The Sheila Johnson Design Galleries at Parsons The New School for Design
Opening reception: Tuesday, April 11, 6-8 p.m.
I Will What I Want: Women, Design, and Empowerment explores the complex and sometimes-contradictory role that design has played from the mid-Twentieth Century, through second wave feminism, to present non-binary intersections in the pursuit of gender expression and equality for those who have uteruses, menstruate, and/or identify as women.
The exhibition features objects, interfaces, and clothing that have sought to enable those who have uteruses, menstruate, or embrace womanhood as independent and creative subjects in a material world largely designed by and for men but consumed by those who identify as women.
Design’s relationship with the individual and with societies is rarely uncomplicated. With the introduction of the contraceptive pill came the rise of laws designed to constrict reproductive rights for people with uteruses; for every breast pump that facilitates new parents’ choices about work and nutrition, there exists a poorly designed familial leave policy; and so many designs “for her,” even for very young girls, come with the baggage of implicit and explicit expectations about class, race, gender performance, labor, and sexuality.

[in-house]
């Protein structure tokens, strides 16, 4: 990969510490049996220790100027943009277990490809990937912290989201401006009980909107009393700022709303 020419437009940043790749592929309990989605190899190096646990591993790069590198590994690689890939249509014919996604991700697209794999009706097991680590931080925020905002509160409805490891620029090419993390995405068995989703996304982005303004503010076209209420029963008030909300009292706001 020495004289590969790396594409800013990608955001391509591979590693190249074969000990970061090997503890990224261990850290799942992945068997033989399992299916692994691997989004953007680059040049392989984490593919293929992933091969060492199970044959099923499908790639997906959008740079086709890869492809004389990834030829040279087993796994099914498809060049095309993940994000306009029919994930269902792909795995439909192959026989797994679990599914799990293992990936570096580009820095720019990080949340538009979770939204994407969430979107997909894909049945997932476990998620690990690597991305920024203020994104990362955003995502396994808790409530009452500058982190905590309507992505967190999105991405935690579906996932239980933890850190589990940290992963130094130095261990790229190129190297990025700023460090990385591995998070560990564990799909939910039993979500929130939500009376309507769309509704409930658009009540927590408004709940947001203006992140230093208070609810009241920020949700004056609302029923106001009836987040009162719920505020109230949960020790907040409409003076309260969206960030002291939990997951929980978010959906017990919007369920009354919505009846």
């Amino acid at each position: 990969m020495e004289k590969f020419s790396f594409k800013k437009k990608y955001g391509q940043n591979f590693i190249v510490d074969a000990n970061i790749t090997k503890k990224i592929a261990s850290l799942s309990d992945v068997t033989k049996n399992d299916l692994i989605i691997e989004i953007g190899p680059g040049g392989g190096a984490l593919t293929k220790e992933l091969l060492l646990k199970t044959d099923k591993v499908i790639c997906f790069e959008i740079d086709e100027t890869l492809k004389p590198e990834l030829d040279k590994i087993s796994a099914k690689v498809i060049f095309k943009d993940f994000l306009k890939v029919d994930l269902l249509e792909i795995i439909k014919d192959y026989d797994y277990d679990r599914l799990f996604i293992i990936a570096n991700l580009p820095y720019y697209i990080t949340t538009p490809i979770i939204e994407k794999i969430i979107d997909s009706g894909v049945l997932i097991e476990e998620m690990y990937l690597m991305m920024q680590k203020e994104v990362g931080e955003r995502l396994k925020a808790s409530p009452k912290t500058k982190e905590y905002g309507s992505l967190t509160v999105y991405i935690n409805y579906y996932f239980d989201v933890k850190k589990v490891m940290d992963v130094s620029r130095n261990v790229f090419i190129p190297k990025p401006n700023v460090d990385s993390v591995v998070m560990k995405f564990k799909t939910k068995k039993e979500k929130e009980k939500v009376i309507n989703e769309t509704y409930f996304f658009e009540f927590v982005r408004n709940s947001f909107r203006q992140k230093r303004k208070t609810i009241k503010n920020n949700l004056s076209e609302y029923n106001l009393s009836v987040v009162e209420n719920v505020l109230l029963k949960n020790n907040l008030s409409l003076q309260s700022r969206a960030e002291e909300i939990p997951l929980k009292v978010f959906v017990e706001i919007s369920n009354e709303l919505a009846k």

This exhibition begins a dialogue around designs created to emancipate those who menstruate, give birth, and/or identify as women. It asks visitors to contemplate, from their own positions, the ways in which these products, garments, and interfaces have, for better and sometimes for worse, governed, shaped, and facilitated modern and contemporary experiences.
This exhibition is co-organized by independent curators Jimena Acosta and Michelle Millar Fisher (part-time faculty, School of Art and Design History and Theory).